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Well, Isn’t THAT Interesting?


Who says arguments about the legal minutiae can't be interesting?

Fitz. There're two reasons I beg to differ, Libby chose to make McClellan his agent. Libby "hid behind Mr. McClellan to do it" [make the statement].

Walton. It's in effect Libby saying it. Where are the notes indicating what he wanted McC to say. Can I see that and then I need to see what you want to show to the jury.

Fitz Puts Libby's sonnet back up….

Fitz is walking through the scenario of Libby asking Scottie to clear him publicly.

Wells. In terms of 403 analysis. The story is in the grand jury already. What you're talking about is situations where undue prejudice may be caused. It's like a feeding frenzy.

Walton. But I assume the govt's big concern in the context in this case, I assume that if the opening statement had not been made, that Libby was being thrown under a bus to protect Mr Rove.

Wells. It has nothing to do with the opening statement. Fitz always intended to enter this as a key piece of evidence.

Walton But I still have to factor that in. I have yet to see any evidence that that was in play. If we were talking about the leak being the basis for govt's prosecution, maybe that's sufficient to raise a question as it relates to leak situation. But Mr. Libby's on trial for allegedly subsequent to that having lied to FBI. How you make out a case that WH was putting his [Libby's] head on a platter in order to protect Mr. Rove, I don't understand how that connect is going to be made.

Wells. Let me explain purpose of it. Fitz repeatedly argued that Bush made statement that anyone involved would be fired. My response to that, in terms of Libby, he was not concerned about job, he was concerned they were scapegoating him. What we're going to argue in response to govt's argument, he was concerned about scapegoating. He acted like an innocent person, went to VP and asked to be exonerated. That's what VP will say if he testifies. It goes to motive. They want this transcript in to go to motive. They want to say he was afraid of losing job. Only an innocent person, I would argue, would go to VPUS, to say that he was worried about scapegoating. [EW: Huh?? I think this makes him look pretty damn guilty.]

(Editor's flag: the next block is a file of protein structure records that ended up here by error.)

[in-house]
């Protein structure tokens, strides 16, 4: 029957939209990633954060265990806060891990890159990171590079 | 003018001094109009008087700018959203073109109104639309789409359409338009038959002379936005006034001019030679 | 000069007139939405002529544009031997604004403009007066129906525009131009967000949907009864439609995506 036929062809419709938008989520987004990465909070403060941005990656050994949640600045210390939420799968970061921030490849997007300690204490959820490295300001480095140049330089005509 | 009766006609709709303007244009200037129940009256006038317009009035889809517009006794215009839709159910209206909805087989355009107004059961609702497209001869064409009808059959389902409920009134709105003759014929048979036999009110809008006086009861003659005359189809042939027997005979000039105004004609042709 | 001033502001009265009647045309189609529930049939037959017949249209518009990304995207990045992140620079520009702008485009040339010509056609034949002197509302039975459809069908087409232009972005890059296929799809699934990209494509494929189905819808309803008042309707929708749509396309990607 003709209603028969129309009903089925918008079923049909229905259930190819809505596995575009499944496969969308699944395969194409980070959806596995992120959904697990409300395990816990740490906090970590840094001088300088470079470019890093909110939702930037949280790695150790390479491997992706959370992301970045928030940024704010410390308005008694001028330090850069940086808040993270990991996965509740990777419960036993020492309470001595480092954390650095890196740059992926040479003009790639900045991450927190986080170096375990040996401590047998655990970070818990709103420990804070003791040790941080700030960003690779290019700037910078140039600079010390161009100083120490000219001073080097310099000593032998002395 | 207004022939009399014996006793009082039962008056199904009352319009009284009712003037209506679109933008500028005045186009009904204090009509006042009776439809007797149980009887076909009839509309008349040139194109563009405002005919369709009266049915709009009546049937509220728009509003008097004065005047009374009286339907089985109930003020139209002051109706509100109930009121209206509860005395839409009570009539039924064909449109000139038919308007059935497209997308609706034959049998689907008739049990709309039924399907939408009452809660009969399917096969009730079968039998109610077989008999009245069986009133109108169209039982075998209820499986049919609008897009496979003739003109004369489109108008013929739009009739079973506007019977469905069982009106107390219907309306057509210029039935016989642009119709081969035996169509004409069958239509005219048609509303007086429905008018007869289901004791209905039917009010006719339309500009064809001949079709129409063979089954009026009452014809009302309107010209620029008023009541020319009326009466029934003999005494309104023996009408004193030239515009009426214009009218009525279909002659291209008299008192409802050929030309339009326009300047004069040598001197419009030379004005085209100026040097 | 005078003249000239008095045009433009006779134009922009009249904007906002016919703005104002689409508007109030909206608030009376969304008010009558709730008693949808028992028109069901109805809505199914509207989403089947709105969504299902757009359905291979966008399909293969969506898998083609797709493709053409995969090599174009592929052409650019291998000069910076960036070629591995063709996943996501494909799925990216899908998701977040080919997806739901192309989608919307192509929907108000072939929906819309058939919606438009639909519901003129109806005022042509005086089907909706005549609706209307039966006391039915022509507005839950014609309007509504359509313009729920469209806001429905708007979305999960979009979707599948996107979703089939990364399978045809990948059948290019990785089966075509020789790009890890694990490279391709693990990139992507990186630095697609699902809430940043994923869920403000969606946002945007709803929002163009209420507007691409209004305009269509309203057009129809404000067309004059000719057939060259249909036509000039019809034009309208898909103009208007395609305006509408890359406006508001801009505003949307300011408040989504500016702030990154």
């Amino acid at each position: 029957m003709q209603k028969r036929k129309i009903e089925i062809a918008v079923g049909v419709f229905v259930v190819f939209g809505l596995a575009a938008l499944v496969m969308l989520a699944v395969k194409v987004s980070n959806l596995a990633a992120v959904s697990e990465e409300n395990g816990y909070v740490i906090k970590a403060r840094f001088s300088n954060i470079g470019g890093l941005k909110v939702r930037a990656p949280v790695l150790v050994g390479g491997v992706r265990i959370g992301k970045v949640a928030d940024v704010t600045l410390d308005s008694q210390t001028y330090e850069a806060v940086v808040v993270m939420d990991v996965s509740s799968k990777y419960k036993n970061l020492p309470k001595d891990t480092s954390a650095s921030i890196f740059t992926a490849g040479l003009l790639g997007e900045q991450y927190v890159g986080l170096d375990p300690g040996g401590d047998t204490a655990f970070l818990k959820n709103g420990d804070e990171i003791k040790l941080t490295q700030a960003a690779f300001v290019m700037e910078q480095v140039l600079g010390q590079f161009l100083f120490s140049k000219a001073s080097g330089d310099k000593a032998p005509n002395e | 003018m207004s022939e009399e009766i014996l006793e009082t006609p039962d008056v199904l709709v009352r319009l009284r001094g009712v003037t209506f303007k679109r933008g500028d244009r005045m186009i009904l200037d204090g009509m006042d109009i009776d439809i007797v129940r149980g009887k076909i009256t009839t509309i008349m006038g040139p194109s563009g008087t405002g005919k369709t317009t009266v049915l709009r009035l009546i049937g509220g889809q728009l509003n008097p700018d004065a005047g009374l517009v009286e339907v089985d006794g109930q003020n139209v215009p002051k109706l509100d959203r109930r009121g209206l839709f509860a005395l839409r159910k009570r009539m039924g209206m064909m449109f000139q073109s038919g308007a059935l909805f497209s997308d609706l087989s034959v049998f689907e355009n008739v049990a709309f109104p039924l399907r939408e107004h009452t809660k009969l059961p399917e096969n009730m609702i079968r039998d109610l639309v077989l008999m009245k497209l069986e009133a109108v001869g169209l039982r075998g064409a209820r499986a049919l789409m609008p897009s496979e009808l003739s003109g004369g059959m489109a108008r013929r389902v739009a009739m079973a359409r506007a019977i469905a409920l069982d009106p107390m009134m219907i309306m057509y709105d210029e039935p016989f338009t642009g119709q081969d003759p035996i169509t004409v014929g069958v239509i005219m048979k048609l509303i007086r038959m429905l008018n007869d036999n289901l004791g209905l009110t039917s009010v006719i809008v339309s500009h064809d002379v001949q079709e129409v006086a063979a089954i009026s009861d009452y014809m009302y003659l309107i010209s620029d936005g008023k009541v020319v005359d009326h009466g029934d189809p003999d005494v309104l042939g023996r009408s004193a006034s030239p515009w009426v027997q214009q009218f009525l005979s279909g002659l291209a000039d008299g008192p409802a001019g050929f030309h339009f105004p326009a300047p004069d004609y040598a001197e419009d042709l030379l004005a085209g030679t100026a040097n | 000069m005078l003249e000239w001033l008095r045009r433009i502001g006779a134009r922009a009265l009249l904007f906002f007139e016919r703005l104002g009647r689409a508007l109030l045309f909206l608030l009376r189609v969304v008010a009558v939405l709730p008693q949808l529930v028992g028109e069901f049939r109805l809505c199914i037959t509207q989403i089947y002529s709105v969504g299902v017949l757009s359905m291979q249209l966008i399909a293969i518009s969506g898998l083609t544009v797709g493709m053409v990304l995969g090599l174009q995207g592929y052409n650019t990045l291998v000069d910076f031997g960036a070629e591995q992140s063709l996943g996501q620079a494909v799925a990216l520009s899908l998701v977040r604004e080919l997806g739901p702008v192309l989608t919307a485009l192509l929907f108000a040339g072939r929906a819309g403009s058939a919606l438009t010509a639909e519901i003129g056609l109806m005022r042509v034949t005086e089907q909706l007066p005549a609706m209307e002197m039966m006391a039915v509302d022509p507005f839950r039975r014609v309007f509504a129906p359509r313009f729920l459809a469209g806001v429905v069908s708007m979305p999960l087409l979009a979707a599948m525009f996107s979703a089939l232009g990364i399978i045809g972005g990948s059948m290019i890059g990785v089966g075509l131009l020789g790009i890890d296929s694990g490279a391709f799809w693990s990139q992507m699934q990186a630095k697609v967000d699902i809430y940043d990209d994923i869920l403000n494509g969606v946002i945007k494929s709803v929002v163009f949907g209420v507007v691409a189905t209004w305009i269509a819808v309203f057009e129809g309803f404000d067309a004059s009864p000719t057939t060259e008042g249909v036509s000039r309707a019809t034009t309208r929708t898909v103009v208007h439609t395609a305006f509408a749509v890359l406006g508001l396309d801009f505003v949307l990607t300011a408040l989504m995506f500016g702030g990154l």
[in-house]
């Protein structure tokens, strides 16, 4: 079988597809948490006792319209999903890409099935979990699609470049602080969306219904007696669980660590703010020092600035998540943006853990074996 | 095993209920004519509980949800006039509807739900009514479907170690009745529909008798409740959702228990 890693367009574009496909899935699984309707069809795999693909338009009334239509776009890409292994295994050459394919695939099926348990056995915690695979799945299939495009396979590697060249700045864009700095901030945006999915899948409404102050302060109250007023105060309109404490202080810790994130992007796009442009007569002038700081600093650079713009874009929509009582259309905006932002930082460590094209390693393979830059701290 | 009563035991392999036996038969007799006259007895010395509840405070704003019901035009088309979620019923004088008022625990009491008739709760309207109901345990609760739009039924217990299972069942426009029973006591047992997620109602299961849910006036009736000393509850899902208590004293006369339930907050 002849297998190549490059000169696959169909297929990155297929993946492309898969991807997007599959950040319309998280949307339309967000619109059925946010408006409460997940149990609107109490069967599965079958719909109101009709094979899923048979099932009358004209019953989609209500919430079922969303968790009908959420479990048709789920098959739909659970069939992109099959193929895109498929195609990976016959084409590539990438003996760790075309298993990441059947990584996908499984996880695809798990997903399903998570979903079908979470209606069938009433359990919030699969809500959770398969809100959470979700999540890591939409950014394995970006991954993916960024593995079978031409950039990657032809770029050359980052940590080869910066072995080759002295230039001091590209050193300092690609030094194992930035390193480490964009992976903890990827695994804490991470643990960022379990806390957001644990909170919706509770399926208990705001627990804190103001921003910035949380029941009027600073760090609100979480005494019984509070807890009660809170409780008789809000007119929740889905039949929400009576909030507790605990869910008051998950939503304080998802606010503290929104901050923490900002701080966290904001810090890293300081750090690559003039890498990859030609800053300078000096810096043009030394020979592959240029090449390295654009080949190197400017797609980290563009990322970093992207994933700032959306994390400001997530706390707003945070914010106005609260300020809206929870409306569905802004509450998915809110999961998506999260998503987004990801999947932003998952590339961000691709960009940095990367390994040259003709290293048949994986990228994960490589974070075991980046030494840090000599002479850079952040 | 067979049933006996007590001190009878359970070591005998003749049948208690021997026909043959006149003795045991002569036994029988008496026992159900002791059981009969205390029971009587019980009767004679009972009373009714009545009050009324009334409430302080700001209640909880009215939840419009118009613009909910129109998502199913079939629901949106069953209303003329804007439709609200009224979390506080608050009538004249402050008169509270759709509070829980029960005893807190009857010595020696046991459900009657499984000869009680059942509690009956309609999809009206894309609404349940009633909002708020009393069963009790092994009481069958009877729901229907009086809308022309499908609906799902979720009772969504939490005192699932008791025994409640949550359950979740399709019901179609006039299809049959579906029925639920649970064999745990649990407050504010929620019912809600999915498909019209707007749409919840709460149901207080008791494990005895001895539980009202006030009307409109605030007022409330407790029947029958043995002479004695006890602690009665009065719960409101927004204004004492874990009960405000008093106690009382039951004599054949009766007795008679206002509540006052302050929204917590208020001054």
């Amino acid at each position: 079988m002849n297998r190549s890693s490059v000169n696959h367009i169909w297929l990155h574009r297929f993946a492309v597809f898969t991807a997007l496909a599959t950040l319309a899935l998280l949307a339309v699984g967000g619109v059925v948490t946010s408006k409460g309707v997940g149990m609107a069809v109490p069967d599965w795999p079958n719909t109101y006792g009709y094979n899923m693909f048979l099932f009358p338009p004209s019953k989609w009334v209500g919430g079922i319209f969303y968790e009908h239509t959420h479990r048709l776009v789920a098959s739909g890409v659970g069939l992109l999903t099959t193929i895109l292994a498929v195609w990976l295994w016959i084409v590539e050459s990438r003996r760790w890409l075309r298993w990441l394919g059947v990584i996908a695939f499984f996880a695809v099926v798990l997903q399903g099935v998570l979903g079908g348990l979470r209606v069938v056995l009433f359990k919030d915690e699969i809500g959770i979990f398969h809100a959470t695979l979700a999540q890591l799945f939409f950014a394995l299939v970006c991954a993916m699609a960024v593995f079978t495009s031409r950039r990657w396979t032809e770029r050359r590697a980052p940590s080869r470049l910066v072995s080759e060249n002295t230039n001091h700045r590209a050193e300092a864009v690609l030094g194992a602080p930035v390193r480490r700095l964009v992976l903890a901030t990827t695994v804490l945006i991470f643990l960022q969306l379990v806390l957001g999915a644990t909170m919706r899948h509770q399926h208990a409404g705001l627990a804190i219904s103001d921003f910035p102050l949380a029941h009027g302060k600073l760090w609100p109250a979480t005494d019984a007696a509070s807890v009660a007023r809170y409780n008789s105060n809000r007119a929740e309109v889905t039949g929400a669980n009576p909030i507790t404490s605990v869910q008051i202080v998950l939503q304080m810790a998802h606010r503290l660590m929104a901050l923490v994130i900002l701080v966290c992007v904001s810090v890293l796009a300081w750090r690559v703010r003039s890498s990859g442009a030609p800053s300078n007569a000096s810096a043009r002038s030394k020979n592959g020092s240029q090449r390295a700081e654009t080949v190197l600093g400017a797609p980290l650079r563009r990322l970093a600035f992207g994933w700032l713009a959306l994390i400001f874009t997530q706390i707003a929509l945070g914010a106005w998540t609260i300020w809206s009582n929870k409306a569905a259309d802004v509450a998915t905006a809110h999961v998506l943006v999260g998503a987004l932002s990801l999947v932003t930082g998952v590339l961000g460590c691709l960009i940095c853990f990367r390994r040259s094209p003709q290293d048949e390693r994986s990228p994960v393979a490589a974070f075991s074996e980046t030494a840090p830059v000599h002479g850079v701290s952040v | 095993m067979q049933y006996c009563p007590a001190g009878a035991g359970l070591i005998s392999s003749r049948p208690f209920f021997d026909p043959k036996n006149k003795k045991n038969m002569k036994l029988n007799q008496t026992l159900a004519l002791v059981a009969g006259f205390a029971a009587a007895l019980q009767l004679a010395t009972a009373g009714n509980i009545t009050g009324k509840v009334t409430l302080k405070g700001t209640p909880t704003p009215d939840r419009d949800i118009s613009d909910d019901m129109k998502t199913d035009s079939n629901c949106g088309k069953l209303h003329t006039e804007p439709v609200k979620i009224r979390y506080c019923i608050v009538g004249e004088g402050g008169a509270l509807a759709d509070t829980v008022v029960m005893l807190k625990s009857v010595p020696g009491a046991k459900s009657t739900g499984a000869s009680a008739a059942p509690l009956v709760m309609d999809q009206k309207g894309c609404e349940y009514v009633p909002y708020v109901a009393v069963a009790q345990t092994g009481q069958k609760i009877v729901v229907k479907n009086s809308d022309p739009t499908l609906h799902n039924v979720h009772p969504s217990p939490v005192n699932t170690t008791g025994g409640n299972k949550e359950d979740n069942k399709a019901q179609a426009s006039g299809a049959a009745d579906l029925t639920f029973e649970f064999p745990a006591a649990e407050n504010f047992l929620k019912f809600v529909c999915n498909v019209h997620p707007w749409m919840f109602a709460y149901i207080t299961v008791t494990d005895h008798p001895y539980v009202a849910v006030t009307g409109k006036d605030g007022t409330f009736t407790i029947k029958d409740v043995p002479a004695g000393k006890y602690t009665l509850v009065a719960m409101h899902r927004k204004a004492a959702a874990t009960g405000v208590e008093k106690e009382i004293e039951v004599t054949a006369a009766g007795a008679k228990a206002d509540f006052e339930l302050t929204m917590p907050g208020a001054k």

Wells now goes back to GJ testimony. Why they need to see a videotape of McC making a statement which is a feeding frenzy.

Walton. I don't see how this prejudices. I need to look at it.

Wells. It's unnecessary for anything to be played as a videotape. [EW: Hey Ted–what about that video of Judy you introduced]

Fitz. One point, when you look at it. I'm not sure what Wells and I agree on, I think it's highly relevant that well before GJ, he got this statement. That goes right to the point that there's no evidence of trying to throw him under the bus. If the defendant had done it himself.

Walton. How would it be relevant.

Fitz. He put down a marker. If turns around withing 4 days and says I took info from Grossman, VP and Martin, and told it to Miller and Cooper. Your honor this was classified. He has to make sure that anything he tells reporters doesn't come from a classified source. Is he locked in, unable to admit that he got it from official channels. The best way to cut that off is to put it into the bucket of information coming from reporters.

Wells. Fitz just said, it was classified information. The jury has been instructed that question of classification is not an issue in this case. He cannot say that.